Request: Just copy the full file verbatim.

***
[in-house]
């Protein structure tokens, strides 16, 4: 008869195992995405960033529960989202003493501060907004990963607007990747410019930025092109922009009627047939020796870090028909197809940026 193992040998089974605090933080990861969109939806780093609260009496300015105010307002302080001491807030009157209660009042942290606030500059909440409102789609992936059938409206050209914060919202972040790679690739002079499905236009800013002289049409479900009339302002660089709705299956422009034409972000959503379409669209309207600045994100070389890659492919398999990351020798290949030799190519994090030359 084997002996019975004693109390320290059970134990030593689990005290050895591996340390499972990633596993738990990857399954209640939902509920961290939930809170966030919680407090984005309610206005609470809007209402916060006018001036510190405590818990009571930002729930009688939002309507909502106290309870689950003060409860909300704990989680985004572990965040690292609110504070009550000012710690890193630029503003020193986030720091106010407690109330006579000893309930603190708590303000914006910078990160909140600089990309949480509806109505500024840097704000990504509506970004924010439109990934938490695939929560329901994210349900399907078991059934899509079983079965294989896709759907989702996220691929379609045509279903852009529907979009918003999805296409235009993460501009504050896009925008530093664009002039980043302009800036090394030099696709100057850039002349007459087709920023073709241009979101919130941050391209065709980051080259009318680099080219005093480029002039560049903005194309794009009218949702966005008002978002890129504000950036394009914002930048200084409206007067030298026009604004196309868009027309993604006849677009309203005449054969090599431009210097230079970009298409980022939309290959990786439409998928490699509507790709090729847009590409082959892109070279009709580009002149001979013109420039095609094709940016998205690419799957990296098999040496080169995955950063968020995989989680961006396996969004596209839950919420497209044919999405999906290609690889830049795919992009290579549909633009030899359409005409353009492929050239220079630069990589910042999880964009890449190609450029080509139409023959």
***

[in-house]
């Protein structure tokens, strides 16, 4: 008869195992995405960033529960989202003493501060907004990963607007990747410019930025092109922009009627047939020796870090028909197809940026 193992040998089974605090933080990861969109939806780093609260009496300015105010307002302080001491807030009157209660009042942290606030500059909440409102789609992936059938409206050209914060919202972040790679690739002079499905236009800013002289049409479900009339302002660089709705299956422009034409972000959503379409669209309207600045994100070389890659492919398999990351020798290949030799190519994090030359 084997002996019975004693109390320290059970134990030593689990005290050895591996340390499972990633596993738990990857399954209640939902509920961290939930809170966030919680407090984005309610206005609470809007209402916060006018001036510190405590818990009571930002729930009688939002309507909502106290309870689950003060409860909300704990989680985004572990965040690292609110504070009550000012710690890193630029503003020193986030720091106010407690109330006579000893309930603190708590303000914006910078990160909140600089990309949480509806109505500024840097704000990504509506970004924010439109990934938490695939929560329901994210349900399907078991059934899509079983079965294989896709759907989702996220691929379609045509279903852009529907979009918003999805296409235009993460501009504050896009925008530093664009002039980043302009800036090394030099696709100057850039002349007459087709920023073709241009979101919130941050391209065709980051080259009318680099080219005093480029002039560049903005194309794009009218949702966005008002978002890129504000950036394009914002930048200084409206007067030298026009604004196309868009027309993604006849677009309203005449054969090599431009210097230079970009298409980022939309290959990786439409998928490699509507790709090729847009590409082959892109070279009709580009002149001979013109420039095609094709940016998205690419799957990296098999040496080169995955950063968020995989989680961006396996969004596209839950919420497209044919999405999906290609690889830049795919992009290579549909633009030899359409005409353009492929050239220079630069990589910042999880964009890449190609450029080509139409023959």